by Lisa Thompson

In past several years, you might have hard the buzz around encouraging students to pursue STEM disciplines in college. “STEM” simply stands for science, technology, engineering, and mathematics. Within these four broad categories are a diverse range of fields in agricultural, biological science, computer science, engineering, mathematics, physical science, and technology.


Why is STEM important?

It comes down to global competitiveness—or rather the concern that the United States is losing its competitiveness (.pdf). The demand for workers skilled in the above disciplines continues to grow worldwide, but the United States has been lagging behind in producing enough graduates to fill the needs of the workforce. Not only is the typical high school graduate under-prepared for today’s knowledge- and information-based economy, but fewer and fewer have been interested in entering STEM fields. This hurts home-grown innovation and results in an over-reliance on foreign workers. The STEM education coalition hopes to reverse this trend by working with K-12 schools to improve STEM education to attract and prepare a new generation of students, especially women and students of color, who are historically underrepresented in those fields.


How does Minnesota stack up?

Like the rest of the nation, Minnesota is working to increase the number of STEM degrees awarded to stay competitive regionally, nationally, and internationally. As of the 2007-2008 academic year, 17.3 percent of all bachelor's degrees awarded in the state were in STEM disciplines according to the Minnesota Office of Higher Education:


  • 1,941 in biological and biomedical science
  • 1,046 in engineering
  • 838 in computer and information science
  • 710 in physical science
  • 420 in mathematics and statistics
  • 299 in natural resources and conservation
  • 201 in agriculture, agricultural operations, and related sciences
  • 168 in engineering related technologies
  • 158 in multi-interdisciplinary studies in science disciplines
  • 5,781 total bachelor’s degrees awarded


But all is not roses. In the 1999-2000 academic year, 18.4 percent of all bachelor's degrees (or 4,275 total) were awarded in STEM disciplines. So while the overall the number of STEM degrees awarded in the past decade has increased, they represent a smaller share of all bachelor’s degrees award in Minnesota.


 Not All STEM Careers Are Growing at the Same Pace

Another important point if you’re considering a STEM field is that not all STEM careers are in demand equally.  What this means is that some fields have an oversupply of candidates. For example, even before the recession, a recruiter of scientific talent indicated that they had 10 applicants for every job available for those who majored in biology. In sharp contrast, the demand for IT professionals was predicted to outstrip supply. Pre-recession numbers of all projected STEM job openings between 2004-2014 (.pdf) indicated that the vast majority (56 percent) of STEM job openings would be in IT.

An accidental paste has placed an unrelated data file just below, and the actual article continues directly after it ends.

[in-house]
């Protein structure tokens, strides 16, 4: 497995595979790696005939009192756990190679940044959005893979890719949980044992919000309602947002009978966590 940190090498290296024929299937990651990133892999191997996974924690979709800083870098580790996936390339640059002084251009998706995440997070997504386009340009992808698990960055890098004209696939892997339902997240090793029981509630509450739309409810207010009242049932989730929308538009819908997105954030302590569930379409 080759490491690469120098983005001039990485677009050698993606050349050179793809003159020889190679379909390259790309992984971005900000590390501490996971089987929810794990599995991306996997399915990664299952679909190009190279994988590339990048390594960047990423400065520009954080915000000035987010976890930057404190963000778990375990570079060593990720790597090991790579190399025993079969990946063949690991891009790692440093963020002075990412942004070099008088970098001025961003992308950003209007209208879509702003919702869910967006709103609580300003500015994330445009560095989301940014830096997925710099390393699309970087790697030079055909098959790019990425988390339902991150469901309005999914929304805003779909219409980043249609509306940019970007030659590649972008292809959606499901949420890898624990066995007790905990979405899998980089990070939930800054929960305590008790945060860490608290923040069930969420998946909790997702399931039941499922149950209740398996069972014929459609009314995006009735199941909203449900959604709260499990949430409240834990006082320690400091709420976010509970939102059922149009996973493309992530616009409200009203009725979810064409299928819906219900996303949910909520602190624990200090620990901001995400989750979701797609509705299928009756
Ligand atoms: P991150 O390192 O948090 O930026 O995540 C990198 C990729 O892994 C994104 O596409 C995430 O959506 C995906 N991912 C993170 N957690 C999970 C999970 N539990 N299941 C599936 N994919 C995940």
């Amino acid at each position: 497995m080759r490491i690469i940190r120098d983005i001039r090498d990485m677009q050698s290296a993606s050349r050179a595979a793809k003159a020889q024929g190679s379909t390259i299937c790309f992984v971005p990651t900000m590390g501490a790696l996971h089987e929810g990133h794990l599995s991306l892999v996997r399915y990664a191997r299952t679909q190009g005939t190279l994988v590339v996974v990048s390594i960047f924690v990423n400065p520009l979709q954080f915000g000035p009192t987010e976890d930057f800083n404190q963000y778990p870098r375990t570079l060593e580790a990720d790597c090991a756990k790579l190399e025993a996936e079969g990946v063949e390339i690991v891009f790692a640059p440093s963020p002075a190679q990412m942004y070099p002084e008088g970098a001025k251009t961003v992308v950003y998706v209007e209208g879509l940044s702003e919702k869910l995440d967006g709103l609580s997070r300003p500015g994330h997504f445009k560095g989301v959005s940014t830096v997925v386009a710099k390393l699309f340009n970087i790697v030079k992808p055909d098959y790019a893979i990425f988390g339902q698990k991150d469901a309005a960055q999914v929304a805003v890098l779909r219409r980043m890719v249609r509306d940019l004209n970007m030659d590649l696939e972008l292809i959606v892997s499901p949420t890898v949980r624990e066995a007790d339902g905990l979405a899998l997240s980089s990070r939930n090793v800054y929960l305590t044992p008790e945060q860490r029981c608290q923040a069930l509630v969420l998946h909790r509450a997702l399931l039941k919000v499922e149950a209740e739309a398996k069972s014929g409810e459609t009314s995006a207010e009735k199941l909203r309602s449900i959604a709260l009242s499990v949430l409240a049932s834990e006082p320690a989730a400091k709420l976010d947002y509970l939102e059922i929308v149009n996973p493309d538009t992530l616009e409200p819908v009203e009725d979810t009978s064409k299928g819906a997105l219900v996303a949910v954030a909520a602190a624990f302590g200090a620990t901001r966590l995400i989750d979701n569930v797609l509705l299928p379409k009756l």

STEM Knowledge Goes Beyond STEM Careers

Even though the rate of growth of STEM jobs is projected to outpace other jobs, those jobs represent a small number of the total project openings. A 2007 presentation from Minnesota State Colleges and Universities (.pdf) indicated that almost three-fourths of occupations requiring STEM knowledge were not in fact STEM jobs. And that issignificant.


Even if you’re not in or planning to enter a STEM career, STEM skills are relevant to many careers, fields of study, and industries. They prepare you for the 21st-century workforce by teaching you how to:


  • think critically and problem solve
  • research to find answers to questions
  • use and adapt to new technology


In a more general sense, everyone needs math skills to solve real-world to problems. Some careers like insurance sales, nursing, marketing, and aviation use math on a regular bases. For another reason to take advanced math in high school, consider this: The highest level of math taken in high school is better predictor of bachelor’s degree attainment than socioeconomic status, according to the U.S. Department of Education (.pdf).


General science knowledge is also invaluable. Having a firm grasp of science helps you understand how science affects you, your community, and the world. That, in turn, makes you a more informed citizen.


Where do we go from here?

As a long-term effort, it’s too soon to judge the effectiveness of the nationwide STEM efforts. Those K-12 students most influenced by it haven’t graduated from high school yet, but that will change soon. In a few years, the first wave will enter college. For the initiative to be successful, these students will not only need to choose a science, technology, engineering, or mathematics major, but they also need to persist to graduation. Only time will tell.